Concessions, confessions, and digressions stand in the way of Yahoo!'s
The deal, now slated to begin Oct. 22 if it clears regulatory hurdles, is being contested by Microsoft
This morning's Wall Street Journal details how Yahoo! and Google are in talks with the U.S. Justice Department, hoping to shake any antitrust concerns that the hookup may trigger.
The negotiations may find the marketing pact approved only if Yahoo! agrees to cap its usage of Google ads. That, in and of itself, would require monitoring, potentially peeling back the curtain on Google's ad-serving technology for the world to see.
Google doesn't want that, of course. Yahoo! also can't afford to limit its reliance on Big G's paid search ads. The moment that Yahoo! begins incorporating Google ads into its search query result pages, it's going to be a hard sell for advertisers. They will just flock directly to Google for all of their contextual marketing needs. There is no point in Yahoo! making more on its Google-served ads if it's potentially losing more than that with its drying inventory.
There's a lot riding on this. Yahoo! sees the deal adding as much as $250 million to $450 million in annual operating cash flow. That is enough, in theory, to tack on a few billion dollars to Yahoo!'s diminishing market cap. It will come at a price, of course, as Yahoo! will become less relevant as an originator of lucrative targeted text ads.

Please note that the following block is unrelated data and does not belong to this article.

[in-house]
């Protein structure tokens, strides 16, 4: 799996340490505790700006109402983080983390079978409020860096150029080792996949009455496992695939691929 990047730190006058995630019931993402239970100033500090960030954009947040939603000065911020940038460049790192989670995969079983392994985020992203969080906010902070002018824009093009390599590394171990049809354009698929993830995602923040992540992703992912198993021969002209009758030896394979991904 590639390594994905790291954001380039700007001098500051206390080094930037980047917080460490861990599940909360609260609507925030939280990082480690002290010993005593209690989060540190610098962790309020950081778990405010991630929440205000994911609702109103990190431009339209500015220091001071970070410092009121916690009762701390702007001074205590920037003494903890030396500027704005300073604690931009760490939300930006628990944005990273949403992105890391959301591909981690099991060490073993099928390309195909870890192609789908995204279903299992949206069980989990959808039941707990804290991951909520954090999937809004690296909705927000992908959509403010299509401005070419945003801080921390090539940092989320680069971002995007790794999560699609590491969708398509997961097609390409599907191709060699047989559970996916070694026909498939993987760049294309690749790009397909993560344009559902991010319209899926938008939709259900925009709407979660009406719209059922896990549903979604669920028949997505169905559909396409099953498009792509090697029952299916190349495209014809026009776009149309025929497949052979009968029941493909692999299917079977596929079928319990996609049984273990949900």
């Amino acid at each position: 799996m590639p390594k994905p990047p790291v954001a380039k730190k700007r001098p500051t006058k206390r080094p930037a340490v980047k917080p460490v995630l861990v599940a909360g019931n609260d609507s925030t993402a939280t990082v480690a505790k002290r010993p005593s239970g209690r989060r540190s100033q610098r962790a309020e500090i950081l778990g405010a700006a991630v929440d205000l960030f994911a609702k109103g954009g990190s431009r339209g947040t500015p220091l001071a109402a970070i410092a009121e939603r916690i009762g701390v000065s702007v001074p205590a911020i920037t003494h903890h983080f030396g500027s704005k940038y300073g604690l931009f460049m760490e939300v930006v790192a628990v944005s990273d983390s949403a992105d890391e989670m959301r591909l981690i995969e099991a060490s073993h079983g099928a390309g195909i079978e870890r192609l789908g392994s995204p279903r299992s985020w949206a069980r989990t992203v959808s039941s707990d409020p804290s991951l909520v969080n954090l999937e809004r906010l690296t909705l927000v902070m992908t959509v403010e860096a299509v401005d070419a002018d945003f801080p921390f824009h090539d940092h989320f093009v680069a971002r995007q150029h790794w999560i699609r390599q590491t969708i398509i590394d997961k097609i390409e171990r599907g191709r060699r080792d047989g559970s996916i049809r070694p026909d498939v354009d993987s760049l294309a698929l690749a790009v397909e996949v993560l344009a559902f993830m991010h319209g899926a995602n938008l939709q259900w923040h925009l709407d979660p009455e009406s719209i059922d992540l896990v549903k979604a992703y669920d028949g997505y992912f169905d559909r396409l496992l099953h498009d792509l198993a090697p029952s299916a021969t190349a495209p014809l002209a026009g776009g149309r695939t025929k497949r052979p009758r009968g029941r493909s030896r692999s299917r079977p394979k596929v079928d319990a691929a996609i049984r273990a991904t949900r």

However, what does it mean if antitrust regulators nix the deal or if they demand too much in concessions? It forces Yahoo! to continue to offer a presumably inferior paid search product, at a time when other high-traffic Google AdSense-serving sites like Time Warner's
There seems to be no way out of this thorny situation. Google is being punished because it's too good. Yahoo! is being punished because it has the misfortune of being a distant second. Microsoft may win because it is an even more distant bronze medalist. It's like the Bizarro Olympics.
Other recent dot-com dealings:
Longtime Fool contributor Rick Munarriz would rather throw a search party than call for one. He does not own shares in any of the stocks in this story. Rick is also part of the Rule Breakers newsletter research team, seeking out tomorrow's ultimate growth stocks a day early. The Fool has a disclosure policy.